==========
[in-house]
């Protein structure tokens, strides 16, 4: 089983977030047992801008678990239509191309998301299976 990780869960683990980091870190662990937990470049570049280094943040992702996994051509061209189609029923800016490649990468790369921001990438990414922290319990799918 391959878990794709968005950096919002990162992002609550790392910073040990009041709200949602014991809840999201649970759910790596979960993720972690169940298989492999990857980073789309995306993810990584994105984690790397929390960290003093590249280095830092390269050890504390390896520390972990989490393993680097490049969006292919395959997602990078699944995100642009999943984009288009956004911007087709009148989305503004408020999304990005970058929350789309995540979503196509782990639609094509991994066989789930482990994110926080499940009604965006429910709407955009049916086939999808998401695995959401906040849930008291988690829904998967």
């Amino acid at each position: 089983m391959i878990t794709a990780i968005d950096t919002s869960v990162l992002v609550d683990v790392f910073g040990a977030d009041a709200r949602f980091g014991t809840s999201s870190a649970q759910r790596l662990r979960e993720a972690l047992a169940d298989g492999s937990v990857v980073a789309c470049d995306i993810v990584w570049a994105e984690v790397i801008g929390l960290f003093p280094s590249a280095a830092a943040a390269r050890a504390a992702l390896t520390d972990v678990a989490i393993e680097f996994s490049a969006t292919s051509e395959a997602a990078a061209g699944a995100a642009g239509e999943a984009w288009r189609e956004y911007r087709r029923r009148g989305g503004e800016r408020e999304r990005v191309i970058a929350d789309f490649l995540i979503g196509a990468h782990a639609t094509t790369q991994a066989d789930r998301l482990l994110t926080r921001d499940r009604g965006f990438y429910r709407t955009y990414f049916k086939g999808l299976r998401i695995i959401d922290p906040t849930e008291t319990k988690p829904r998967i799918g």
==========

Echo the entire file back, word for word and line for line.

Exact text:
[in-house]
């Protein structure tokens, strides 16, 4: 089983977030047992801008678990239509191309998301299976 990780869960683990980091870190662990937990470049570049280094943040992702996994051509061209189609029923800016490649990468790369921001990438990414922290319990799918 391959878990794709968005950096919002990162992002609550790392910073040990009041709200949602014991809840999201649970759910790596979960993720972690169940298989492999990857980073789309995306993810990584994105984690790397929390960290003093590249280095830092390269050890504390390896520390972990989490393993680097490049969006292919395959997602990078699944995100642009999943984009288009956004911007087709009148989305503004408020999304990005970058929350789309995540979503196509782990639609094509991994066989789930482990994110926080499940009604965006429910709407955009049916086939999808998401695995959401906040849930008291988690829904998967």
């Amino acid at each position: 089983m391959i878990t794709a990780i968005d950096t919002s869960v990162l992002v609550d683990v790392f910073g040990a977030d009041a709200r949602f980091g014991t809840s999201s870190a649970q759910r790596l662990r979960e993720a972690l047992a169940d298989g492999s937990v990857v980073a789309c470049d995306i993810v990584w570049a994105e984690v790397i801008g929390l960290f003093p280094s590249a280095a830092a943040a390269r050890a504390a992702l390896t520390d972990v678990a989490i393993e680097f996994s490049a969006t292919s051509e395959a997602a990078a061209g699944a995100a642009g239509e999943a984009w288009r189609e956004y911007r087709r029923r009148g989305g503004e800016r408020e999304r990005v191309i970058a929350d789309f490649l995540i979503g196509a990468h782990a639609t094509t790369q991994a066989d789930r998301l482990l994110t926080r921001d499940r009604g965006f990438y429910r709407t955009y990414f049916k086939g999808l299976r998401i695995i959401d922290p906040t849930e008291t319990k988690p829904r998967i799918g």